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Solving Generalized Mixed Equilibria, Variational Inequalities, and Constrained Convex Minimization

DOI: 10.1155/2014/587865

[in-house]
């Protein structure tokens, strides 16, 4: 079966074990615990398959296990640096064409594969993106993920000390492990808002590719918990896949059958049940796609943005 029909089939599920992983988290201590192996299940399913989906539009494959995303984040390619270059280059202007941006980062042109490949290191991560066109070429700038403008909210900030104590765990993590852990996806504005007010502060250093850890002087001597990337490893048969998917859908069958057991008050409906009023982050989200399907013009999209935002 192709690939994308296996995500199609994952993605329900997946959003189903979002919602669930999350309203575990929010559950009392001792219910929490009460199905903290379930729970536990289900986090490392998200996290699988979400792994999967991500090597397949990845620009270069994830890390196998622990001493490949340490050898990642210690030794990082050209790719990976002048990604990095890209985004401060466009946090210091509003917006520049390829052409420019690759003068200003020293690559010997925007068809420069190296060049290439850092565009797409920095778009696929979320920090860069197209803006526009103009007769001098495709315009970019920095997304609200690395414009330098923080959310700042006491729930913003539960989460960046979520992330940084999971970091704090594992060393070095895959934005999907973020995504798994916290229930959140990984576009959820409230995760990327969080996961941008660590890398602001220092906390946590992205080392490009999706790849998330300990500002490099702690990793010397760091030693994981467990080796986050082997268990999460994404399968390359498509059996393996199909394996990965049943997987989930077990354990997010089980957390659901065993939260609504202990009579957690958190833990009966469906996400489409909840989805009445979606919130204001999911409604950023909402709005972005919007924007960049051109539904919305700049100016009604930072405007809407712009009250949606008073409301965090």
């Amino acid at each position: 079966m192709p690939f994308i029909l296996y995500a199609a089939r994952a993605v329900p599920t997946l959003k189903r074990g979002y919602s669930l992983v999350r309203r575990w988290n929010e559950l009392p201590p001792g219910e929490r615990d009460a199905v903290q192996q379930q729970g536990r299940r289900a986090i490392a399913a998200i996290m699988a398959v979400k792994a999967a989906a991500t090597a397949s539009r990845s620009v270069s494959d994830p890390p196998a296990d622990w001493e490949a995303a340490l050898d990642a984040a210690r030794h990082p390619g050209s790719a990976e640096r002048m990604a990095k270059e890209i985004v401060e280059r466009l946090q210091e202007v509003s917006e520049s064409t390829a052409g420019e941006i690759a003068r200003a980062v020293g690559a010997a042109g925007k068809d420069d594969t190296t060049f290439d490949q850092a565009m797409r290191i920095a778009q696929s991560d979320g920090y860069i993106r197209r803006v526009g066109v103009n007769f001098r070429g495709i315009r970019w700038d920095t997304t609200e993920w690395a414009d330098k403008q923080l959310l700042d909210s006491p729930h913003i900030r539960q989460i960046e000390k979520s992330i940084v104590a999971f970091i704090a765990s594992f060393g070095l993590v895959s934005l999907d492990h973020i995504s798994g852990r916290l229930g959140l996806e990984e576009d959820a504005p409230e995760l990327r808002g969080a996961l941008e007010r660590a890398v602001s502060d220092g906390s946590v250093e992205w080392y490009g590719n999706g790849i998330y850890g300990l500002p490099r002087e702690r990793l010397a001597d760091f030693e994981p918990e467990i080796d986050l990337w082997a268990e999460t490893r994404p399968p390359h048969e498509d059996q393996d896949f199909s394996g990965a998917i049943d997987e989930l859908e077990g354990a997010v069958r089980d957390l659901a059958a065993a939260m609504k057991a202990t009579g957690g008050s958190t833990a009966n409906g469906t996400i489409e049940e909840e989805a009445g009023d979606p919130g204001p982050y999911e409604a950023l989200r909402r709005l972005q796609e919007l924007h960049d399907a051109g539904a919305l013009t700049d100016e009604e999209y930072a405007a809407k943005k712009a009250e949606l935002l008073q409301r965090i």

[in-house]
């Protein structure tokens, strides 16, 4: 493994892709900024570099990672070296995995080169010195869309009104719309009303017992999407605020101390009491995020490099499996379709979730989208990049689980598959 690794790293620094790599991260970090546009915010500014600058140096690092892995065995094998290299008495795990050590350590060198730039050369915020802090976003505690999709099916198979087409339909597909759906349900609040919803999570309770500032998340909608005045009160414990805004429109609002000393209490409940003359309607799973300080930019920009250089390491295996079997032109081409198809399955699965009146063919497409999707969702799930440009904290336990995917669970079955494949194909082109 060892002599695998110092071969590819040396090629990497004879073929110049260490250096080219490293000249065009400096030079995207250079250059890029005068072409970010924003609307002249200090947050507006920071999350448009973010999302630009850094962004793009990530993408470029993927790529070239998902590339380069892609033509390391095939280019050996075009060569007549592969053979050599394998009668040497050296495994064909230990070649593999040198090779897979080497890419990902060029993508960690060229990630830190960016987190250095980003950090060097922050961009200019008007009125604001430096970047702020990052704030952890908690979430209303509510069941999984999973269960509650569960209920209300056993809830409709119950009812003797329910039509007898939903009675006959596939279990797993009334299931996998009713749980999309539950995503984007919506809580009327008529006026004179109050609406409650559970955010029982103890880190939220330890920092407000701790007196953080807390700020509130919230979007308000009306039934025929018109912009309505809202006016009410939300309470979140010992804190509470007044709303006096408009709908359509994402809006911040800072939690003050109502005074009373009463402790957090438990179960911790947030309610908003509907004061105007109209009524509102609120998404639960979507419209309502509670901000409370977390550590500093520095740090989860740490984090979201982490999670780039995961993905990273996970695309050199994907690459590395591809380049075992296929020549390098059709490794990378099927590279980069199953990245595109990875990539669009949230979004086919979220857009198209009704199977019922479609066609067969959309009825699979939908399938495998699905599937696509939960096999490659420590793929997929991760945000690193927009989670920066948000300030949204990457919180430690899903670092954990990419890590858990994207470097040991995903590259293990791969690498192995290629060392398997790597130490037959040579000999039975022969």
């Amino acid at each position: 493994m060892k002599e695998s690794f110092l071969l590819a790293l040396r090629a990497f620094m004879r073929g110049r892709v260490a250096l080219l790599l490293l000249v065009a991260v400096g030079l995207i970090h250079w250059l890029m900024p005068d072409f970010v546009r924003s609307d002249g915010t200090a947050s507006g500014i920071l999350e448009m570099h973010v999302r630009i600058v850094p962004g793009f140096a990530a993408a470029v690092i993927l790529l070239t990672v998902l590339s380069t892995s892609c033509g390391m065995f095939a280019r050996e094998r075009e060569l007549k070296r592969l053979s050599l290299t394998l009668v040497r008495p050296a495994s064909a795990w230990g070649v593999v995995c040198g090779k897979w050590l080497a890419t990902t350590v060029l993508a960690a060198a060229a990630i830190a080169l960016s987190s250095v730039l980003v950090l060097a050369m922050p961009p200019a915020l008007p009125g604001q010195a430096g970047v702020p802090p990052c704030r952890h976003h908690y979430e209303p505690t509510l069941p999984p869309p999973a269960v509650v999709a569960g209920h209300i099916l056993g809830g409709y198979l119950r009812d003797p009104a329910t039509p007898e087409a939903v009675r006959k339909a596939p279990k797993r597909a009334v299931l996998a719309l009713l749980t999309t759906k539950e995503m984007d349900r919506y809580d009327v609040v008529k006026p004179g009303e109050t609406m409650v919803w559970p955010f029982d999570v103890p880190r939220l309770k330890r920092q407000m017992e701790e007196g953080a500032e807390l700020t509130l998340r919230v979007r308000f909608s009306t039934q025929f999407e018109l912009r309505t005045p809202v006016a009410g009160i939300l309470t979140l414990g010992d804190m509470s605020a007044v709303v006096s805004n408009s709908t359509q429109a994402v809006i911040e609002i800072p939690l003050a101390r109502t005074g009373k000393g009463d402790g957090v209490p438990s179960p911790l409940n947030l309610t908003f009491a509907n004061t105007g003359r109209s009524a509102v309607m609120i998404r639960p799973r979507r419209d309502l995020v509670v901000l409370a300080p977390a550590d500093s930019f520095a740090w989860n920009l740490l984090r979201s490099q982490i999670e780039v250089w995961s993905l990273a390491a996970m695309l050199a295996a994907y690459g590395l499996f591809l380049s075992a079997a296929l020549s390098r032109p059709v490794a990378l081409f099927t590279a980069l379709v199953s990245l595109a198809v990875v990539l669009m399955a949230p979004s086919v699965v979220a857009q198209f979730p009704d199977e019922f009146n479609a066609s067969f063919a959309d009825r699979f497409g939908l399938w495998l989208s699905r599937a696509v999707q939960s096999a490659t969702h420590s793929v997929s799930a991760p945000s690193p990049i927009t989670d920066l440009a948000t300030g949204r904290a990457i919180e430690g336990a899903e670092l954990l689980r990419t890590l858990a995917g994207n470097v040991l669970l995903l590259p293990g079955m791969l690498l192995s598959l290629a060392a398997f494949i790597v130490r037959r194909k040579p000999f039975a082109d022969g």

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We propose implicit and explicit iterative algorithms for finding a common element of the set of solutions of the minimization problem for a convex and continuously Fréchet differentiable functional, the set of solutions of a finite family of generalized mixed equilibrium problems, and the set of solutions of a finite family of variational inequalities for inverse strong monotone mappings in a real Hilbert space. We prove that the sequences generated by the proposed algorithms converge strongly to a common element of three sets, which is the unique solution of a variational inequality defined over the intersection of three sets under very mild conditions. 1. Introduction and Problems Formulation Let be a real Hilbert space with inner product and norm , let be a nonempty closed convex subset of , and let be the metric projection of onto . Let be a self-mapping on . We denote by the set of fixed points of and by the set of all real numbers. Recall that a mapping is said to be -Lipschitz continuous if there exists a constant such that In particular, if , then is called a nonexpansive mapping [1], and if , then is called a contraction. Recall that a mapping is called(i)monotone if (ii) -strongly monotone if there exists a constant such that (iii) -inverse strongly monotone if there exists a constant such that It is obvious that if is -inverse strongly monotone, then is monotone and -Lipschitz continuous. Let be a nonlinear mapping on . We consider the following variational inequality problem (VIP): find a point such that The solution set of VIP (5) is denoted by . The VIP (5) was first discussed by Lions [2] and is now well known. The VIP (5) has many potential applications in computational mathematics, mathematical physics, operations research, mathematical economics, optimization theory, and so on; see, for example, [3–5] and the references therein. In 1976, Korpelevich [6] proposed an iterative algorithm for solving the VIP (5) in Euclidean space : with , a given number which is known as the extragradient method. The literature on the VIP is vast and Korpelevich’s extragradient method has received great attention given by many researchers. See, for example, [7–16] and the references therein. In particular, motivated by the idea of Korpelevich’s extragradient method [6], Nadezhkina and Takahashi [17] introduced an extragradient iterative scheme: where is a monotone, -Lipschitz continuous mapping, is a nonexpansive mapping, for some , and for some . They proved the weak convergence of to an element of . Let be a real-valued function, let be a nonlinear

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